(December 20, 2009) Due to 11 consecutive years of drought, Beijing has become a city of severe water shortage.
People of our age can’t avoid talking about water when Haidian is mentioned. I was born in 1949, the year New China was born. Since I was young, I’ve lived in the area near Yiheyuan (SummerPalace) and Dayouzhuang (Abundance Village). Between 1958 and 1968, I was at school there and I remember it was like a solitary boat in a marsh— with the Western Hills, the sunsets and water everywhere. It was absolutely beautiful.
(December 22, 2009) Beijing will raise water price by 8 percent starting Tuesday to encourage saving in the Chinese capital, local authorities said Monday.
(December 14, 2009) “Unfortunately we live in a system where our unelected leaders push ahead with mad dreams rather than take responsibility after bringing disasters to the ordinary people,” says Dai Qing, a conservationist who has spent time in China’s most notorious political prison for her criticism of government-led environmental destruction. “But perhaps if the leaders really believe their slogans and really decide it’s time to live in harmony with nature, then this will be the last mad mega-project we see in China.”
(December 6, 2009) China’s woes on water have highlighted a another threat for business to solve.
(December 2, 2009) The hike in Beijing’s water price aims to encourage conservation and recycling in a bid to ease water shortages in the city. By subsidizing low-income residents, officials say the price hike will not impose an excessive financial burden on ordinary people.
(November 9, 2009) The price of tap water in Beijing will increase from Jan 1, the Beijing water resources bureau said.
(October 9, 2008) Probe International‘s latest report is cited in an Economist article that describes how officials planned to divert water from Hebei province to Beijing for use during the Olympics, but instead waited until September 18th to begin the transfer.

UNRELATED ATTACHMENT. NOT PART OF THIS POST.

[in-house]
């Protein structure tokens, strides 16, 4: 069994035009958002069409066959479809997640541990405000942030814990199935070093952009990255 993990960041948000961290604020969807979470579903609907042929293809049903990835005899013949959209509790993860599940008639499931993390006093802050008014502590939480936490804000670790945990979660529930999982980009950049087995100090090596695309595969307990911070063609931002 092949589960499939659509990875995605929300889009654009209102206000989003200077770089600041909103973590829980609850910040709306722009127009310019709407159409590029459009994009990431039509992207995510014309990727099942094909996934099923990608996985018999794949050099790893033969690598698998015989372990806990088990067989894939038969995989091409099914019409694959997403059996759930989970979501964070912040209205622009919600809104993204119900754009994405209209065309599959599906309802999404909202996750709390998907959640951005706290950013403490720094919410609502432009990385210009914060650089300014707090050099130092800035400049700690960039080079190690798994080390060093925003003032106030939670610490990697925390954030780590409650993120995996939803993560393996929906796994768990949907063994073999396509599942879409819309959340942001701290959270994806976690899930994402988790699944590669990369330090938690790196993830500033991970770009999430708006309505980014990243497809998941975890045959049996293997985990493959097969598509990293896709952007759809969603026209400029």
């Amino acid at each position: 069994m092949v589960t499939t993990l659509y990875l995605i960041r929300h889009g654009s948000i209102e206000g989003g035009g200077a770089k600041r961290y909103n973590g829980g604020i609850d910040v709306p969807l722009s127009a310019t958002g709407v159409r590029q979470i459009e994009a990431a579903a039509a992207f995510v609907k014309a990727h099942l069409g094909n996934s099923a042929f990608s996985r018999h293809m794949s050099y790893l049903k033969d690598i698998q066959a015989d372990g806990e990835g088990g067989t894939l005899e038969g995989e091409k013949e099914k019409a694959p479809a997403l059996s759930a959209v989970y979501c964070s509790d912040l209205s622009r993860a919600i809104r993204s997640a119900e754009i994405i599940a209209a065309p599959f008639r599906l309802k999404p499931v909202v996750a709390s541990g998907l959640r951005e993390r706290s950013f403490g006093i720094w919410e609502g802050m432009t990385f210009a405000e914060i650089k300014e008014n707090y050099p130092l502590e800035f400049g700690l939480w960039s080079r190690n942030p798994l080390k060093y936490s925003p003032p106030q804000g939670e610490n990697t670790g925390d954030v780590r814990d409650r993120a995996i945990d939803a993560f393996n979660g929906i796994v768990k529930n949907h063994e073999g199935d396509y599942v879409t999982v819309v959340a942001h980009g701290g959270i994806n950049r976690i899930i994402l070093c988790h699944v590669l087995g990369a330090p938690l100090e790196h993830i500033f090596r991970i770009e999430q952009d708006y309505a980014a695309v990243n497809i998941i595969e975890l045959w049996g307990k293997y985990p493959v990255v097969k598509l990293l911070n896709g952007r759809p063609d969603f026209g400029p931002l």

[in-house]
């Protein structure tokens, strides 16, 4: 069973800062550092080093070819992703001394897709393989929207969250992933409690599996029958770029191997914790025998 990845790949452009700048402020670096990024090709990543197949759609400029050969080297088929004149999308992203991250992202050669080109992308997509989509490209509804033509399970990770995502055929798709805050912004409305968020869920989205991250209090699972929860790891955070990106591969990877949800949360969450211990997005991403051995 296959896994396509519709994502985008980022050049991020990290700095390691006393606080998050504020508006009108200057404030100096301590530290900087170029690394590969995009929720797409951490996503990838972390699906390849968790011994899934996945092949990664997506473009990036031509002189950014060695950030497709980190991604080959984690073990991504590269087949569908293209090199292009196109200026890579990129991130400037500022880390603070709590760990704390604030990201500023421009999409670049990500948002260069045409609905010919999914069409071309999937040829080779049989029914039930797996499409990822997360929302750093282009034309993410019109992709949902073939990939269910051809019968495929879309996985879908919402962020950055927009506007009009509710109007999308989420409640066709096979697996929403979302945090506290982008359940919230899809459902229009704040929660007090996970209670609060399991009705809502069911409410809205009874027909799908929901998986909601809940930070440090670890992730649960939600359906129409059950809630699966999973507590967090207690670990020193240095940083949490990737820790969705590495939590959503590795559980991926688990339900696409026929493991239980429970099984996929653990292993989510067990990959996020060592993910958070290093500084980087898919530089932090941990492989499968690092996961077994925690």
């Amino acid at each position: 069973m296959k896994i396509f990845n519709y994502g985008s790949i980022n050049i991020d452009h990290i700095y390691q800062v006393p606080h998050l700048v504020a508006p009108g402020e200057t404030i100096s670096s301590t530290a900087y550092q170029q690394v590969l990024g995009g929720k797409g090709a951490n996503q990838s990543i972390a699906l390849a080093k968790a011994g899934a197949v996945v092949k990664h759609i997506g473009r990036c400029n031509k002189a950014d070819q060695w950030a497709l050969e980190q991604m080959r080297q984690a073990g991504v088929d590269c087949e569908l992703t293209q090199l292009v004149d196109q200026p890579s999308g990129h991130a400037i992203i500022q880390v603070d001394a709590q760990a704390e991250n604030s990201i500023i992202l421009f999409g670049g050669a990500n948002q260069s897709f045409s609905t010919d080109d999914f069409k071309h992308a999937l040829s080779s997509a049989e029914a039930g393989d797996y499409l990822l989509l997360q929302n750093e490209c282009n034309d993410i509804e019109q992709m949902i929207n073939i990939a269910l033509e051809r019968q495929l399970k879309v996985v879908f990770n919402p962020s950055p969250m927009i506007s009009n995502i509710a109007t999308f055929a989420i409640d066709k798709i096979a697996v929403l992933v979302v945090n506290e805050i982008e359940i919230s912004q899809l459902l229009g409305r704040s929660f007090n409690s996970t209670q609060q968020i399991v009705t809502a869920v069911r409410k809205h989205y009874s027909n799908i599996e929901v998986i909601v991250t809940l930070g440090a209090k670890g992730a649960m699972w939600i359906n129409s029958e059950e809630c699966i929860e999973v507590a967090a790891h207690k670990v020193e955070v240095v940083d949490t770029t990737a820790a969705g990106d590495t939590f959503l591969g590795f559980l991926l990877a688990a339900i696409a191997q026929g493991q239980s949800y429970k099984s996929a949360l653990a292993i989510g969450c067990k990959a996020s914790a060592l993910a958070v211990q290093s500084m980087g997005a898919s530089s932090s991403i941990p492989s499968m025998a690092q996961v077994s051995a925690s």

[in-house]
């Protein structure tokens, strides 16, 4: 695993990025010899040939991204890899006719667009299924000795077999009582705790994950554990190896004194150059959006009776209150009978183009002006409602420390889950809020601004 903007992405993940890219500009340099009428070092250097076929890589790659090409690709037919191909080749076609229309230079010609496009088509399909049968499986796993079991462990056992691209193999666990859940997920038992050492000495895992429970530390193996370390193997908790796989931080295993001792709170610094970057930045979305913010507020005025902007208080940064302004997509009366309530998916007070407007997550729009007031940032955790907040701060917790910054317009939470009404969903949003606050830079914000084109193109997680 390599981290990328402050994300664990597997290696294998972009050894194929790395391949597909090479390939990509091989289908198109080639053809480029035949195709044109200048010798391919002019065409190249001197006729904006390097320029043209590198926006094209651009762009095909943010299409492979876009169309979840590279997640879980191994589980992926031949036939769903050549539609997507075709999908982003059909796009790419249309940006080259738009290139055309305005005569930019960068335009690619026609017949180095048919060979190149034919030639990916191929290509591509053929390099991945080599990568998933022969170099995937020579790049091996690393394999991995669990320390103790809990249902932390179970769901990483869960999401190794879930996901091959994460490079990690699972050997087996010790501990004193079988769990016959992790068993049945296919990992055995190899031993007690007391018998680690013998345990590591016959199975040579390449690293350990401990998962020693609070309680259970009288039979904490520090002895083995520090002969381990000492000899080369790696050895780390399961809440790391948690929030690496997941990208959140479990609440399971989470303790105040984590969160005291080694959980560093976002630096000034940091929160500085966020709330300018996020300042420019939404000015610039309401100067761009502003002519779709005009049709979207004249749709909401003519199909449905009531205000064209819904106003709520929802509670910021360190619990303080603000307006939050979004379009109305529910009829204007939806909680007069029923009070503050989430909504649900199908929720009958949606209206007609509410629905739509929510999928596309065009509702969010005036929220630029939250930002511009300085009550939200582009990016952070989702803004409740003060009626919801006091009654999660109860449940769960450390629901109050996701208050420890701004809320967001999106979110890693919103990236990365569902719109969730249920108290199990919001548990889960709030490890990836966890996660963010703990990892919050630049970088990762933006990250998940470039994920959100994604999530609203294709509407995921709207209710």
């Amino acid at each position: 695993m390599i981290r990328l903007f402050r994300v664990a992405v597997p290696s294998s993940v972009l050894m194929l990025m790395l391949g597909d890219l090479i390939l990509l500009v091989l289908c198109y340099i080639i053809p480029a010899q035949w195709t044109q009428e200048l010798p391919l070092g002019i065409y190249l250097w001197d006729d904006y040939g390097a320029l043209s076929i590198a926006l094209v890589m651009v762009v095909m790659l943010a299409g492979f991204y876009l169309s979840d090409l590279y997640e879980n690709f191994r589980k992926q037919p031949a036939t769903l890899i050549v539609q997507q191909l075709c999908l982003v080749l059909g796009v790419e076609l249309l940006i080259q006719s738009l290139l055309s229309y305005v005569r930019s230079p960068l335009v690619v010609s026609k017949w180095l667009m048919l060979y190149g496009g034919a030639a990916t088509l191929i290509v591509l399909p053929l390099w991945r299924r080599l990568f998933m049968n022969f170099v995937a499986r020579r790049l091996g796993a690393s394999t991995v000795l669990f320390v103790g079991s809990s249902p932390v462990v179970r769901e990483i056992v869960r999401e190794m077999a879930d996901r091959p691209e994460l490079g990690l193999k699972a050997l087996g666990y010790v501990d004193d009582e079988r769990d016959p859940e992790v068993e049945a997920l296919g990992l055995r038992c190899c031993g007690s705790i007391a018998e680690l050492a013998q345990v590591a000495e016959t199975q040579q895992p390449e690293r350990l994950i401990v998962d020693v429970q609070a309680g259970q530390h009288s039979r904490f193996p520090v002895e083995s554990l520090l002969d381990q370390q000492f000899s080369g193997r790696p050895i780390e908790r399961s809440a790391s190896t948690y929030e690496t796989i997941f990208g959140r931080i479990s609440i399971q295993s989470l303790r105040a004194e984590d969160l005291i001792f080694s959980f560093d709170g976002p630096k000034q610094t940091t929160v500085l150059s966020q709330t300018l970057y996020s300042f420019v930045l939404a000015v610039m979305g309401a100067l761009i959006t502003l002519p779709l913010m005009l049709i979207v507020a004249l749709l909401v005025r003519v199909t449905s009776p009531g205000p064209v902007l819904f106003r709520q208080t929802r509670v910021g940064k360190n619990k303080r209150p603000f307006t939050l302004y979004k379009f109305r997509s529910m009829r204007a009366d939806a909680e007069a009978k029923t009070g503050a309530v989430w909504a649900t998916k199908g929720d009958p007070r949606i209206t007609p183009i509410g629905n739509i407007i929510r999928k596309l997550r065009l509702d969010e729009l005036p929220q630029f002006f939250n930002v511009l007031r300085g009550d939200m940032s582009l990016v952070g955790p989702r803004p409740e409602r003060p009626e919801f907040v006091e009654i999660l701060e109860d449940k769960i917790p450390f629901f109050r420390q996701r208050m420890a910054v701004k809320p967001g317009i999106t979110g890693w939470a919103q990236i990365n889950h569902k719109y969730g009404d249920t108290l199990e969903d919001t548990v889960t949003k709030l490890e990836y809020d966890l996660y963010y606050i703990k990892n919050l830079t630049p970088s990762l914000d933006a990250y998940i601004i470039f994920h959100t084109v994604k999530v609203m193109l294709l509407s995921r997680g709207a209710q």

(August 7, 2009) In an unusual move, Beijing’s Office of Legislative Affairs has invited the capital city’s residents to comment on a proposed fee schedule for "renewable" water or recycled water.
(March 22, 2009) A province in north China that supplies Beijing with much needed water is itself facing serious shortages of the resource, state media reported ahead of World Water Day on Sunday.
(March 15, 2007) In the short-term, the drought which lasted for most of the winter had surprisingly few effects on the lives of Beijingers bar a few newspaper headlines.
(June 27, 2008) Apparently Beijing is consuming water at the rate Marie Antoinette consumed petit fours and there is always a price to pay for such gluttony. Many news organizations (see, e.g., here and here) reported today on a new study, published by Probe International and written by a Chinese environmentalist, entitled “Beijing’s Water Crisis: 1949-2008 Olympics” which reads like a Temperance Union pamphlet.
(October 9, 2008) The water level at Wangkuai Reservoir, one of the biggest in Hebei province, is close to an historic high—in a region gripped by drought. This has been achieved by hoarding the water. Local farmers say they have received none for two years.
(May 29, 2009) Wise management and sustainable development of the world’s water resources is a task that has been postponed too long. Much of the world is in crisis and parts of the United States are rapidly approaching that point. Water-poor regions can no longer expect to put off addressing the problem by pumping ever greater amounts of relict groundwater from shrinking aquifers. Geoscientists should play a leading role in designing innovative solutions such as aquifer storage and recovery (ASR) where seasonally-surplus water supplies are banked in porous underground formations for later use.
(June 9, 2009) After some seven years in progress, China’s South-to-North Water Transfer Project has burst its planned budget by tens of billions of yuan and run into delay.